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What you need to know about Ali Bongo whose family ruled Gabon for 56 years

Ali Bongo’s father, Omar Bongo, ruled Gabon from 1967 to 2009. In the early hours of Wednesday, August 30, 2023, military officers in Gabon seized power and announced the removal of President Ali Bongo Ondimba.

In their announcement, the junta said the Central African country is now “on the road to happiness.”

The coup plotters said the President is no longer physically and mentally capable of ruling the country.

Bongo became the President of Gabon in 2009 after serving as the country’s defence minister under his father, Omar Bongo, who ruled the country from 1967 to 2009.

Omar, who was the second president of the country, ruled Gabon for almost 42 years and died in office in 2009.

Before he became the President of Gabon, Omar had served as a young official under Gabon’s first President, Leon M’ba, whom he later deputised following his election as Vice President in 1966.

In November 1967, M’ba died in France and Omar became the President of the country.

Omar’s administration was riddled with intense opposition as he ruled the country with iron fists. But despite the opposition, he won elections back-to-back on the platform of the Gabonese Democratic Party (PDG), the party he created in 1968.

The PDG was the sole political party in the country until 1990 when public pressure forced the president to introduce a multi-party system into Gabon politics.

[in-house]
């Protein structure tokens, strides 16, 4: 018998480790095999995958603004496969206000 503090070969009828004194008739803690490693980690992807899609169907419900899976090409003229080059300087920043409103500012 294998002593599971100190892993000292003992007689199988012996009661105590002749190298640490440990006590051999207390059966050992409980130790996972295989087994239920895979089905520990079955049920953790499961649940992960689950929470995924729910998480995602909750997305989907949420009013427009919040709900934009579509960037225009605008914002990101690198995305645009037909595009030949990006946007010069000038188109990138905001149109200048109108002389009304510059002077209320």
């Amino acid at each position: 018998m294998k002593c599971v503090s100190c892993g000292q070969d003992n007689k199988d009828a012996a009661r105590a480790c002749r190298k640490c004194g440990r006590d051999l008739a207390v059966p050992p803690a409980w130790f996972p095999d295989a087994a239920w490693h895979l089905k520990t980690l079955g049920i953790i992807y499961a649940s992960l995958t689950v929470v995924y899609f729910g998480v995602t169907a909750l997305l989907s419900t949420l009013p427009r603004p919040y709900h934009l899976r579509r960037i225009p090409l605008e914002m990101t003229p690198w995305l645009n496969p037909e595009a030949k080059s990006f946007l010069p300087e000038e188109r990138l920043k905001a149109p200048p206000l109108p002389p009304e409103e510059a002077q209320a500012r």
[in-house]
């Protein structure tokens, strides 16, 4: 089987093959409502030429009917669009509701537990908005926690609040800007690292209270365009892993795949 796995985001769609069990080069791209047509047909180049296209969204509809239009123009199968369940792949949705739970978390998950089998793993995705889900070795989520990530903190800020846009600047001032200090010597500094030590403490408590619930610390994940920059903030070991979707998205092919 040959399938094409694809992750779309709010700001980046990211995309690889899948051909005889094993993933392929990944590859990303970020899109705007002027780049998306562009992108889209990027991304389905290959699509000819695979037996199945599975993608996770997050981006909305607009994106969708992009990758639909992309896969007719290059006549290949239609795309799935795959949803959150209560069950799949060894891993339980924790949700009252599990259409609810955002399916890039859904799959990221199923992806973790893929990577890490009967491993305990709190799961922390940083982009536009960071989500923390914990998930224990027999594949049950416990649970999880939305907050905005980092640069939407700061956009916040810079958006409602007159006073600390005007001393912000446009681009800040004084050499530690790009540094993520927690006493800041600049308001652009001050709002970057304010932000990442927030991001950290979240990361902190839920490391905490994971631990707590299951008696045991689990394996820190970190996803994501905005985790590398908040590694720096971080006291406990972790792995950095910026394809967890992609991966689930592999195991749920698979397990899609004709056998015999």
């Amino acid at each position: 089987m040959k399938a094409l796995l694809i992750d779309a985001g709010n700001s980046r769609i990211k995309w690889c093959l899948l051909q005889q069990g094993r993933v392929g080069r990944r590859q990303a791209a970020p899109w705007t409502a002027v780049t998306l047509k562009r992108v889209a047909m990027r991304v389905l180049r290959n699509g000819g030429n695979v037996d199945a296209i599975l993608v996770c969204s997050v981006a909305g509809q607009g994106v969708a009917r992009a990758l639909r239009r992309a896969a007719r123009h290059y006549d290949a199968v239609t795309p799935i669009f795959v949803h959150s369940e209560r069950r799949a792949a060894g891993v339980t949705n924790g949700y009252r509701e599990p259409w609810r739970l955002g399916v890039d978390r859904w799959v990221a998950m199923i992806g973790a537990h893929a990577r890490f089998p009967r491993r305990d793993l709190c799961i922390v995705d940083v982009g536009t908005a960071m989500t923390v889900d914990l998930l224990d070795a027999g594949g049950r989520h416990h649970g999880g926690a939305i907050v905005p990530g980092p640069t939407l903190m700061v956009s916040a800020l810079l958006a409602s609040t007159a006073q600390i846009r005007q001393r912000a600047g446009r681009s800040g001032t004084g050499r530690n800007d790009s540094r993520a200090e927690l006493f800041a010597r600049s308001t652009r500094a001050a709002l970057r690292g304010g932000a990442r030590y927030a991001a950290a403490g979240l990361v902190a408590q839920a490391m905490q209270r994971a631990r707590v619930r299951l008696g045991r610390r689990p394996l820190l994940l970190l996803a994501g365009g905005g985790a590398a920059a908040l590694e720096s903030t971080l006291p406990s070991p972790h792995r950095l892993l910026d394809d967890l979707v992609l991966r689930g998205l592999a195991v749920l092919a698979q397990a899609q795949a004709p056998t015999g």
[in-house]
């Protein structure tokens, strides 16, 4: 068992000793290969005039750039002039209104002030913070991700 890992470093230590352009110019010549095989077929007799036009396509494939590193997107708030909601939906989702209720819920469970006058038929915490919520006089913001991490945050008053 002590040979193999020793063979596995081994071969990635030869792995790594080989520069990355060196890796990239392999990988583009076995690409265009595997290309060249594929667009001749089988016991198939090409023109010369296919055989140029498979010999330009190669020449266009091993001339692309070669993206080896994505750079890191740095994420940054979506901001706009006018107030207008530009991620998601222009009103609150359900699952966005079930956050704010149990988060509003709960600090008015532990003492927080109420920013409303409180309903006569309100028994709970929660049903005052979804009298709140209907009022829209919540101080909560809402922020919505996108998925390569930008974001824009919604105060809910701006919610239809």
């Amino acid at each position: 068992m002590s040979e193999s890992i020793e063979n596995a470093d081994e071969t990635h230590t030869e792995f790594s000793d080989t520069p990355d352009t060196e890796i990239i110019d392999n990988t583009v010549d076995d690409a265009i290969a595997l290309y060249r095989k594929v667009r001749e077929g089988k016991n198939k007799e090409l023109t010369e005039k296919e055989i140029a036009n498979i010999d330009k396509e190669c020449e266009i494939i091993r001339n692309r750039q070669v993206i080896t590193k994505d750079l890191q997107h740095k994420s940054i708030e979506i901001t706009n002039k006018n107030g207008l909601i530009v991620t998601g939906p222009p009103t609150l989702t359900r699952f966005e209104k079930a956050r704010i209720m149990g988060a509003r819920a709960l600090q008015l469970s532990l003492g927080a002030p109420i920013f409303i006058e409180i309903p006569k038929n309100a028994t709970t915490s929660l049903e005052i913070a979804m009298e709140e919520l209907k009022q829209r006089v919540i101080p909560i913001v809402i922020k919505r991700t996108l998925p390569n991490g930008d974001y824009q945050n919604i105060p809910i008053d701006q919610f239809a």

After his death at a Spanish hospital in 2009, his son, Ali Bongo, who had served as Minister of Foreign Affairs and Minister of Defence, became the country’s third president.

Bongo, who joined his father’s party in 1981 became the President of the oil-producing country at the age of 50.

Like his father, Bongo has been winning elections since he became President because there are no term limits in Gabon. The Saturday, August 26 presidential election he controversially won was his third re-election.

Bongo’s reign was marred with corruption, as opposition party members in an interview with Aljazeera accused him of impoverishing the country.

In Transparency International’s 2022 Corruption Perceptions Index, Gabon ranks 124th out of 180 countries.

According to Aljazeera, the Bongo family has been involved in a series of major scandals, including the recent indictment of five of the president’s siblings in a French investigation of embezzlement and laundering of public funds.

In 2018, Bongo suffered a stroke during an official trip to Saudi Arabia. His ill health thereafter prevented him from carrying out official functions for several months. The political instability occasioned by the president’s incapacitation led to an attempted coup in 2019.

Despite his incapacitation, Bongo contested for re-election in 2019 and was declared the winner of the election.

Hundreds of thousands of Gabonese have not known another leader outside the Bongo family.

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